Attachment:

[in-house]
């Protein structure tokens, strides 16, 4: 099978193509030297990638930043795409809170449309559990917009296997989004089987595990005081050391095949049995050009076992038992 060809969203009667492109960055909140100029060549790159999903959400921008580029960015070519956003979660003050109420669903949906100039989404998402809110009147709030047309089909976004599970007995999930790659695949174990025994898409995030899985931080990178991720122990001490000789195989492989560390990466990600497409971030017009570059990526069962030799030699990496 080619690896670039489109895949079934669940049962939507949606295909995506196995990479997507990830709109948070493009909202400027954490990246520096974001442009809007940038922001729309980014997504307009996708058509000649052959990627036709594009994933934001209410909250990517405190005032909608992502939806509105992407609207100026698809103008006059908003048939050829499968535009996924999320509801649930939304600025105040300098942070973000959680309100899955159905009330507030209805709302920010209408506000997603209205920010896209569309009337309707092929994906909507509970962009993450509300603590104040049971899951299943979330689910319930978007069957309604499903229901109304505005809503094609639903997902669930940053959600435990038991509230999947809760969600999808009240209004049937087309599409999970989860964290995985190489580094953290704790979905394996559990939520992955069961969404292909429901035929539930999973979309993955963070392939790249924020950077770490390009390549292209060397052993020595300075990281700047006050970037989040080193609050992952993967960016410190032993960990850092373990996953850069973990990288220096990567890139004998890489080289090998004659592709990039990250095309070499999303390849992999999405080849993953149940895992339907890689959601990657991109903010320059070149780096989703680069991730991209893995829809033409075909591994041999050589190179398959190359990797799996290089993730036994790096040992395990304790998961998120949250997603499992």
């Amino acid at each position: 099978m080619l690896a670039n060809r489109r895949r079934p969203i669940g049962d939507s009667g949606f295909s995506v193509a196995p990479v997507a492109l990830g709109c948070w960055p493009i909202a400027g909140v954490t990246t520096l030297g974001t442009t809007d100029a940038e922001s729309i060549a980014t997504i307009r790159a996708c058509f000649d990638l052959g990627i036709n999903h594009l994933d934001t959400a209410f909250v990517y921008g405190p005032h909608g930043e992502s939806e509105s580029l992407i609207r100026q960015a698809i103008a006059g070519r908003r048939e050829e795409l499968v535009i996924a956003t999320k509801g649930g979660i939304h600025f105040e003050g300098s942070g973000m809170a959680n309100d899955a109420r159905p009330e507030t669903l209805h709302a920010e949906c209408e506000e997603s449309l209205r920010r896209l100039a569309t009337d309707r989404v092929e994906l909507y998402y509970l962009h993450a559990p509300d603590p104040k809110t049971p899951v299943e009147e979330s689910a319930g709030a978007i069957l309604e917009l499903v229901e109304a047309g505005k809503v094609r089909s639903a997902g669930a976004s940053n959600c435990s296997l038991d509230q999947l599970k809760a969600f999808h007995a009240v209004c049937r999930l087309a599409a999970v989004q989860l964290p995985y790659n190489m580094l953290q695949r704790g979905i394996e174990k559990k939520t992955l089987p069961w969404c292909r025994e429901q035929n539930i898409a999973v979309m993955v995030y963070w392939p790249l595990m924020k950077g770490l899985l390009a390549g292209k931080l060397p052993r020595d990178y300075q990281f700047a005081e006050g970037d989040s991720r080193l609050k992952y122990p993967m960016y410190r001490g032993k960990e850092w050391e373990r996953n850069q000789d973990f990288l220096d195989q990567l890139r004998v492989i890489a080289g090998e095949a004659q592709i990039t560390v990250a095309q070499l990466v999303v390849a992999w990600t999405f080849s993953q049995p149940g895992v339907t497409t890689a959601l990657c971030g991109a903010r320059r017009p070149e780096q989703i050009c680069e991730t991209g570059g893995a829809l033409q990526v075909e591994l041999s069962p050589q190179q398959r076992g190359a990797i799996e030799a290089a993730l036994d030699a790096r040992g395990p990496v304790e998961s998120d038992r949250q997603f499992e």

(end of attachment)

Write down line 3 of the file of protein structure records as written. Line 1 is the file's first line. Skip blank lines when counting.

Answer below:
């Amino acid at each position: 099978m080619l690896a670039n060809r489109r895949r079934p969203i669940g049962d939507s009667g949606f295909s995506v193509a196995p990479v997507a492109l990830g709109c948070w960055p493009i909202a400027g909140v954490t990246t520096l030297g974001t442009t809007d100029a940038e922001s729309i060549a980014t997504i307009r790159a996708c058509f000649d990638l052959g990627i036709n999903h594009l994933d934001t959400a209410f909250v990517y921008g405190p005032h909608g930043e992502s939806e509105s580029l992407i609207r100026q960015a698809i103008a006059g070519r908003r048939e050829e795409l499968v535009i996924a956003t999320k509801g649930g979660i939304h600025f105040e003050g300098s942070g973000m809170a959680n309100d899955a109420r159905p009330e507030t669903l209805h709302a920010e949906c209408e506000e997603s449309l209205r920010r896209l100039a569309t009337d309707r989404v092929e994906l909507y998402y509970l962009h993450a559990p509300d603590p104040k809110t049971p899951v299943e009147e979330s689910a319930g709030a978007i069957l309604e917009l499903v229901e109304a047309g505005k809503v094609r089909s639903a997902g669930a976004s940053n959600c435990s296997l038991d509230q999947l599970k809760a969600f999808h007995a009240v209004c049937r999930l087309a599409a999970v989004q989860l964290p995985y790659n190489m580094l953290q695949r704790g979905i394996e174990k559990k939520t992955l089987p069961w969404c292909r025994e429901q035929n539930i898409a999973v979309m993955v995030y963070w392939p790249l595990m924020k950077g770490l899985l390009a390549g292209k931080l060397p052993r020595d990178y300075q990281f700047a005081e006050g970037d989040s991720r080193l609050k992952y122990p993967m960016y410190r001490g032993k960990e850092w050391e373990r996953n850069q000789d973990f990288l220096d195989q990567l890139r004998v492989i890489a080289g090998e095949a004659q592709i990039t560390v990250a095309q070499l990466v999303v390849a992999w990600t999405f080849s993953q049995p149940g895992v339907t497409t890689a959601l990657c971030g991109a903010r320059r017009p070149e780096q989703i050009c680069e991730t991209g570059g893995a829809l033409q990526v075909e591994l041999s069962p050589q190179q398959r076992g190359a990797i799996e030799a290089a993730l036994d030699a790096r040992g395990p990496v304790e998961s998120d038992r949250q997603f499992e």